The American College of Physicians reports that fewer American physicians are entering primary care specialties. However, the overall number of primary care providers is increasing due to nurse practitioners, physician assistants, and IMG's:
Although fewer Americans become primary care physicians, primary care providers increased per capita thanks to international medical graduates and the growth in physician assistants and nurse practitioners. And the overall growth in primary care provided more efficient and less expensive health care, according to testimony given to Congress last week.
The Government Accountability Office (GAO), Congress' research arm, provided testimony to the Senate Health, Education, Labor and Pensions Committee. In the past decade, the per capita number of primary care doctors, including internists, pediatricians, family practitioners and general practitioners, rose an average of 1.17% annually.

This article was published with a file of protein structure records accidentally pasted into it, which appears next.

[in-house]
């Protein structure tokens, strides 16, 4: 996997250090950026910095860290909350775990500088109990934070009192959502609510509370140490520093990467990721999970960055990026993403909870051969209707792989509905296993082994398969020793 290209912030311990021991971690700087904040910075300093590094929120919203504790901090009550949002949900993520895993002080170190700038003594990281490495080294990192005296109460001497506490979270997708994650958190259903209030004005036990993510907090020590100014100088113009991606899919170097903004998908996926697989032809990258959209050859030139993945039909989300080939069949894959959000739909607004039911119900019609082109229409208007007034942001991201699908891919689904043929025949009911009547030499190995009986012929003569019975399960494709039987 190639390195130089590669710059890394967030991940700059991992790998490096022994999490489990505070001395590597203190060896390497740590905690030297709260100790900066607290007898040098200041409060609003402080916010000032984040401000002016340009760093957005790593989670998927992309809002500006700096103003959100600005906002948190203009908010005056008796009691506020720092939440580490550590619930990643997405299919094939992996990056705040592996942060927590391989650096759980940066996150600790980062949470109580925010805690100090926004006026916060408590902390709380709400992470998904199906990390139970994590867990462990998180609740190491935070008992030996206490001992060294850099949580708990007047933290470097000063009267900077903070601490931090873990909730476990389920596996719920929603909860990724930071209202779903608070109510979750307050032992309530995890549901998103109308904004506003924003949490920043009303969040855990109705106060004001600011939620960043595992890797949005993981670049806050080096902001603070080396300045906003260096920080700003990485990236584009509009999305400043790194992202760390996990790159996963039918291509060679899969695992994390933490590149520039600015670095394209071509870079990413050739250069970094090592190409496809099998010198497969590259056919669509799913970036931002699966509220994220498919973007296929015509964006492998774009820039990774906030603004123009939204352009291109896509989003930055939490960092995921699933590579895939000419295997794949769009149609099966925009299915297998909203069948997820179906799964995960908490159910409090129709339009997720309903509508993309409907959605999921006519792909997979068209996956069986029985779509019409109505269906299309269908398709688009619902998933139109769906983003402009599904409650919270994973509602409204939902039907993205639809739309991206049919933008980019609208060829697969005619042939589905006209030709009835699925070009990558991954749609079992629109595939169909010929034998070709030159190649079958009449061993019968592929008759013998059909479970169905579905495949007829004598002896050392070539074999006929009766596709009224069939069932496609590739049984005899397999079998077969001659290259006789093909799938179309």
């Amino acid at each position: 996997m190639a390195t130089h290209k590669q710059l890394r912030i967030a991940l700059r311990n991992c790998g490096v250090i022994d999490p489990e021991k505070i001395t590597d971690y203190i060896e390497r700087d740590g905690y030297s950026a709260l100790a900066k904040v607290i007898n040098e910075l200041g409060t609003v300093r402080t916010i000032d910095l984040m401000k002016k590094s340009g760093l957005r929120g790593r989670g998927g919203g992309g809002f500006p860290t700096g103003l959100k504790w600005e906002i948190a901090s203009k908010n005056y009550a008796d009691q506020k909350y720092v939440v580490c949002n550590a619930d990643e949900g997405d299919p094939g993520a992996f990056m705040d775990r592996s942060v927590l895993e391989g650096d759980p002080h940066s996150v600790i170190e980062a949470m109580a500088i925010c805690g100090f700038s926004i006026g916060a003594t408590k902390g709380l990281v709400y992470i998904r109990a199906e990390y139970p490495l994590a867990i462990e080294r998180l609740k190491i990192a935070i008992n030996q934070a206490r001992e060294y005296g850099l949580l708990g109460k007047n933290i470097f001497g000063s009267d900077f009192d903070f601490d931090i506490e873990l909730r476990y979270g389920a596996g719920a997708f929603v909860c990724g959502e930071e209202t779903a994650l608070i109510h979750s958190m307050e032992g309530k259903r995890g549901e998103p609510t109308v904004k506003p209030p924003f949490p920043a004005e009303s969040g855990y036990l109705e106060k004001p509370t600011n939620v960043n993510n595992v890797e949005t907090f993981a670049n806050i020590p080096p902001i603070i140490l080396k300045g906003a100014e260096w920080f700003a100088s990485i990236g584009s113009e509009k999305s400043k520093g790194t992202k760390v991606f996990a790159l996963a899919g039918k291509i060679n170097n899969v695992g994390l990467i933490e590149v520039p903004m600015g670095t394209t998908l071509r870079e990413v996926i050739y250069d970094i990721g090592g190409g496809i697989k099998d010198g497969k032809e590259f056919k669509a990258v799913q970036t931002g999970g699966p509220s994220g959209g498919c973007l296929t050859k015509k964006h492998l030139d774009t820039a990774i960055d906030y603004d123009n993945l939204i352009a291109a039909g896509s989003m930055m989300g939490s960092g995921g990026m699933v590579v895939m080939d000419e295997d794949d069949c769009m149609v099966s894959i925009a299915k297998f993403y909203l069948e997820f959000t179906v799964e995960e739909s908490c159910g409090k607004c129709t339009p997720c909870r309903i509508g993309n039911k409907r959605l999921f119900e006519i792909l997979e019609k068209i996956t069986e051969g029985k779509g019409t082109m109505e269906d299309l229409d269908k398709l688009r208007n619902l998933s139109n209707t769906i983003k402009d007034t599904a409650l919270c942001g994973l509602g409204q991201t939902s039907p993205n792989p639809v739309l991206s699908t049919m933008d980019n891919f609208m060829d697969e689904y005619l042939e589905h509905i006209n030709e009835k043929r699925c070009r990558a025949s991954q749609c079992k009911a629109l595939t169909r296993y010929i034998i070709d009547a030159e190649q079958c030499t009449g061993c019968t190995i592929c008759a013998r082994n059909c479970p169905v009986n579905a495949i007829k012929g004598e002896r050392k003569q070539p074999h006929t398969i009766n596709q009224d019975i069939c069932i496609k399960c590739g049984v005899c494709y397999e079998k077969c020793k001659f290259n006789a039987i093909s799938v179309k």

The per capita number of primary care physicians grew faster than that of specialty physicians, 12% vs. 5%, respectively. The Associated Press reported from the GAO's testimony that fewer American medical graduates choose primary care, but international medical graduates (IMGs) covered the gap. GAO figures show that in 2006 there were 22,146 American doctors in residency programs in the U.S. specializing in primary care, down from 23,801 the previous year. IMGs made up 1 in 4 new U.S. physicians, according to the AP.